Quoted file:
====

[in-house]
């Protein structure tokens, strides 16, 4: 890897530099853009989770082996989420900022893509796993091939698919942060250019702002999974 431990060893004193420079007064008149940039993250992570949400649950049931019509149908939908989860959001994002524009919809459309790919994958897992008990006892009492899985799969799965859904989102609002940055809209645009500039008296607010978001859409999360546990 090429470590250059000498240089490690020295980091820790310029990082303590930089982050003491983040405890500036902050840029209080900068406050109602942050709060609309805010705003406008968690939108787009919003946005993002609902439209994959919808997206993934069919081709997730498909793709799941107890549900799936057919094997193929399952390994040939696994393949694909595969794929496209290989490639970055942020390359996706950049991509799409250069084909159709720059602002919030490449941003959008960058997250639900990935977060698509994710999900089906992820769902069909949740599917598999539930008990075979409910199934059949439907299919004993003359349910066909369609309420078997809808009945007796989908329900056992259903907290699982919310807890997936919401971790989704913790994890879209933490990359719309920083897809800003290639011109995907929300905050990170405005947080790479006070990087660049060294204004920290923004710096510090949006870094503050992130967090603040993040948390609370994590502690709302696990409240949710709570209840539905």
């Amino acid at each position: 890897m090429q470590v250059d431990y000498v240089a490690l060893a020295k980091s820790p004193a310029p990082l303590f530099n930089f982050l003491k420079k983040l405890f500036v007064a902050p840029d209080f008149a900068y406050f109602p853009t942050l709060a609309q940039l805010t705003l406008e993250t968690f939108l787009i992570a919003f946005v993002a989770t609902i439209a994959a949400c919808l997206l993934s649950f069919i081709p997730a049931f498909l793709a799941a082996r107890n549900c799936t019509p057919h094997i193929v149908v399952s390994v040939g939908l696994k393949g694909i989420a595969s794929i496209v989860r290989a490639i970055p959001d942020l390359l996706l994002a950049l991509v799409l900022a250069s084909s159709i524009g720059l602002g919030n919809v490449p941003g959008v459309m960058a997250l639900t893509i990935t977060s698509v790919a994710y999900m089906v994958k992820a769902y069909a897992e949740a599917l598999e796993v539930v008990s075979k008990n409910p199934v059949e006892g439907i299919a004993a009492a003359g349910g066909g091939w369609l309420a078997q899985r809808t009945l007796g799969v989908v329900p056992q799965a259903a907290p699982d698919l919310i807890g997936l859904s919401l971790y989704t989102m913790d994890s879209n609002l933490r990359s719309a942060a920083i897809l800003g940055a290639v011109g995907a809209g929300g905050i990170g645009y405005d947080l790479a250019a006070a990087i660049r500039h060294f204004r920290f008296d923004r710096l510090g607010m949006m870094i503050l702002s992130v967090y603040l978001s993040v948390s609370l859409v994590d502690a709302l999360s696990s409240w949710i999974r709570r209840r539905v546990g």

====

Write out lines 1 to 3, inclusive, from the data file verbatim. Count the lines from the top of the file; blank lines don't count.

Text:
[in-house]
């Protein structure tokens, strides 16, 4: 890897530099853009989770082996989420900022893509796993091939698919942060250019702002999974 431990060893004193420079007064008149940039993250992570949400649950049931019509149908939908989860959001994002524009919809459309790919994958897992008990006892009492899985799969799965859904989102609002940055809209645009500039008296607010978001859409999360546990 090429470590250059000498240089490690020295980091820790310029990082303590930089982050003491983040405890500036902050840029209080900068406050109602942050709060609309805010705003406008968690939108787009919003946005993002609902439209994959919808997206993934069919081709997730498909793709799941107890549900799936057919094997193929399952390994040939696994393949694909595969794929496209290989490639970055942020390359996706950049991509799409250069084909159709720059602002919030490449941003959008960058997250639900990935977060698509994710999900089906992820769902069909949740599917598999539930008990075979409910199934059949439907299919004993003359349910066909369609309420078997809808009945007796989908329900056992259903907290699982919310807890997936919401971790989704913790994890879209933490990359719309920083897809800003290639011109995907929300905050990170405005947080790479006070990087660049060294204004920290923004710096510090949006870094503050992130967090603040993040948390609370994590502690709302696990409240949710709570209840539905």
């Amino acid at each position: 890897m090429q470590v250059d431990y000498v240089a490690l060893a020295k980091s820790p004193a310029p990082l303590f530099n930089f982050l003491k420079k983040l405890f500036v007064a902050p840029d209080f008149a900068y406050f109602p853009t942050l709060a609309q940039l805010t705003l406008e993250t968690f939108l787009i992570a919003f946005v993002a989770t609902i439209a994959a949400c919808l997206l993934s649950f069919i081709p997730a049931f498909l793709a799941a082996r107890n549900c799936t019509p057919h094997i193929v149908v399952s390994v040939g939908l696994k393949g694909i989420a595969s794929i496209v989860r290989a490639i970055p959001d942020l390359l996706l994002a950049l991509v799409l900022a250069s084909s159709i524009g720059l602002g919030n919809v490449p941003g959008v459309m960058a997250l639900t893509i990935t977060s698509v790919a994710y999900m089906v994958k992820a769902y069909a897992e949740a599917l598999e796993v539930v008990s075979k008990n409910p199934v059949e006892g439907i299919a004993a009492a003359g349910g066909g091939w369609l309420a078997q899985r809808t009945l007796g799969v989908v329900p056992q799965a259903a907290p699982d698919l919310i807890g997936l859904s919401l971790y989704t989102m913790d994890s879209n609002l933490r990359s719309a942060a920083i897809l800003g940055a290639v011109g995907a809209g929300g905050i990170g645009y405005d947080l790479a250019a006070a990087i660049r500039h060294f204004r920290f008296d923004r710096l510090g607010m949006m870094i503050l702002s992130v967090y603040l978001s993040v948390s609370l859409v994590d502690a709302l999360s696990s409240w949710i999974r709570r209840r539905v546990g």